During the Second World War, Ireland remained neutral, but proclaimed a state of emergency. Despite its neutral status, some 100,000 Irish soldiers fought in the British forces on the side of the Allies.
According to census records, the Jewish population of Ireland was 3,749 in 1936. The Constitution of 1937 specifically gave constitutional protection to Jews. However, Ireland was not all that supportive towards receiving Jewish refugees immediately before and during the Second World War. After the war, some refugees, especially children, were permitted to enter the country. The population of Ireland was 2,934,000 in 1939. According to census records, the Jewish population of Ireland was 3,907 in 1946.
The National Archives in Ireland (Cartlann Naisiunta na hEireann) hold records for government departments and agencies and they are also responsible for Ireland’s regional archives. Important archival material can be found in covenants and Irish Jesuit Order repositories. An important Holocaust research and educational source in Ireland is the Holocaust Educational Trust Ireland. Further Holocaust-related material may also be stored in Jewish community archives.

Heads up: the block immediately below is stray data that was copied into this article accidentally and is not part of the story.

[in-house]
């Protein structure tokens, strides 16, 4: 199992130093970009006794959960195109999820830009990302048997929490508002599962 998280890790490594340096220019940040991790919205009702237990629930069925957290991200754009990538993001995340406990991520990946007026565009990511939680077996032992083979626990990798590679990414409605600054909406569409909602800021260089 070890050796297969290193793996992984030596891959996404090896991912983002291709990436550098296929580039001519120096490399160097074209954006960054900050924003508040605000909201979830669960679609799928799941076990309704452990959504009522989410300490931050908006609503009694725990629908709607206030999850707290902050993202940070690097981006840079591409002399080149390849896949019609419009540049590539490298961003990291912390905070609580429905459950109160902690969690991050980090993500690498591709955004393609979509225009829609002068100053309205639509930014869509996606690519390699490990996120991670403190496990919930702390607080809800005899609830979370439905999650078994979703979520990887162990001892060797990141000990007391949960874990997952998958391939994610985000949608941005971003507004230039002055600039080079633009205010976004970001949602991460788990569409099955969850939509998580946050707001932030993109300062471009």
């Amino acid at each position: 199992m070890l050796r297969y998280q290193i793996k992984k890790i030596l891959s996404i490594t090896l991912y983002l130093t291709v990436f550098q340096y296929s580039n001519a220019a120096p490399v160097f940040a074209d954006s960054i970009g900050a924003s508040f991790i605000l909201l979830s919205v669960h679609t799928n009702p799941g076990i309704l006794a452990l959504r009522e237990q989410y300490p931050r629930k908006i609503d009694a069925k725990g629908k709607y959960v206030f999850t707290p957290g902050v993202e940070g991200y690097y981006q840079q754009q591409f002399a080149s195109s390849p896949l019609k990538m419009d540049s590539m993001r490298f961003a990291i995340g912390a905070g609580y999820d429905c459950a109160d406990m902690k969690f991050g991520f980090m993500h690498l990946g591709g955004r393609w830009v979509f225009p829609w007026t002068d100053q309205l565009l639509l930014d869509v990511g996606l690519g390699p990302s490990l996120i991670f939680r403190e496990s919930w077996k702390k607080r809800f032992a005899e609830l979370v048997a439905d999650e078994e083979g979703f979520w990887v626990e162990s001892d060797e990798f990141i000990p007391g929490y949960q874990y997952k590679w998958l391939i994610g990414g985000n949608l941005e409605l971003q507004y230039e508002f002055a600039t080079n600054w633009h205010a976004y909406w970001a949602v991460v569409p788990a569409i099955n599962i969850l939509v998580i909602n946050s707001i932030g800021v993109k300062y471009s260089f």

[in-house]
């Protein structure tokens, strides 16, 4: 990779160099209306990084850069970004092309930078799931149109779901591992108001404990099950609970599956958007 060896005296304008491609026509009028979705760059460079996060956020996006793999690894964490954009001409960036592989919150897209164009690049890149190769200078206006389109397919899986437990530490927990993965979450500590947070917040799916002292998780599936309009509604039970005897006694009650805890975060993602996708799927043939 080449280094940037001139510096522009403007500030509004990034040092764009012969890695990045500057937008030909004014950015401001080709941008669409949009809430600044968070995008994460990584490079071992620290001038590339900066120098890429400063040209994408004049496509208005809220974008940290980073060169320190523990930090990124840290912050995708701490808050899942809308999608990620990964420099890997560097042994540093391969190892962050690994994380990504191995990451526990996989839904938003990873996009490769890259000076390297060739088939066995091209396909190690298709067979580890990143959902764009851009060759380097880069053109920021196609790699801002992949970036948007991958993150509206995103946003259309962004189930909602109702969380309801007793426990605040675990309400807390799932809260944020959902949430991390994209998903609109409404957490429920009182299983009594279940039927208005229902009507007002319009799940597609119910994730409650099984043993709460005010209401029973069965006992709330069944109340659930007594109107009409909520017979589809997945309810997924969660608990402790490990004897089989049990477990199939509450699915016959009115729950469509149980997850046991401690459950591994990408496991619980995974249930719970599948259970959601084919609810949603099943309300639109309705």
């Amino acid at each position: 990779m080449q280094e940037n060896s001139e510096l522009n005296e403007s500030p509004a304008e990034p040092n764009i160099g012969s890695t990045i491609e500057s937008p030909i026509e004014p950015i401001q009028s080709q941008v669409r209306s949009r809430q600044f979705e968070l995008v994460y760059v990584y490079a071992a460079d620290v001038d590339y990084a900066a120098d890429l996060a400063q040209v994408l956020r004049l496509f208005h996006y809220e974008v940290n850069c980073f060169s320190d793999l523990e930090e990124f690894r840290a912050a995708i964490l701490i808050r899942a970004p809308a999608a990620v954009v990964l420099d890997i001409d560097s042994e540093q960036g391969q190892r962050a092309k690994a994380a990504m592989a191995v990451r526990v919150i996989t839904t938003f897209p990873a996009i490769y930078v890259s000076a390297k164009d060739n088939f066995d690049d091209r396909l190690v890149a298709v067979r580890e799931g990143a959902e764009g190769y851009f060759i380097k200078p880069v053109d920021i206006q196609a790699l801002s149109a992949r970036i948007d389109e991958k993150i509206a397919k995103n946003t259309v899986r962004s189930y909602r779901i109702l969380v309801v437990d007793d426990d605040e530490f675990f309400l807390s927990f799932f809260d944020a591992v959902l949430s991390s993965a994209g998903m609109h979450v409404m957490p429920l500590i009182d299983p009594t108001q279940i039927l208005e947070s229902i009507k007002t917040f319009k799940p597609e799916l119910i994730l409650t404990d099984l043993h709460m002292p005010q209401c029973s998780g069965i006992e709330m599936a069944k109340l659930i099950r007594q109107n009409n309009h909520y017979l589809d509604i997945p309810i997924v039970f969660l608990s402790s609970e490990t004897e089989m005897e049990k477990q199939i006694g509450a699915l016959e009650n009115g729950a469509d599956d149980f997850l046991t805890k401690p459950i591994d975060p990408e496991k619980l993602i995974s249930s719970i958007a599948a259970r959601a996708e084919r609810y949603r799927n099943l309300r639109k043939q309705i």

EHRI has been able to identify and describe Holocaust-relevant material held by the National Archives on refugees of Jewish origin in Ireland and in Spain and the Evian Conference on Refugees. EHRI has also identified a collection, compiled by Stuart Rosenblatt, which stretches back to the 17th century and contains the names of some 53,000 Jewish people who have lived in Ireland. Copies of this 14 volume collection are stored in Dublin City Council’s Library and Archive.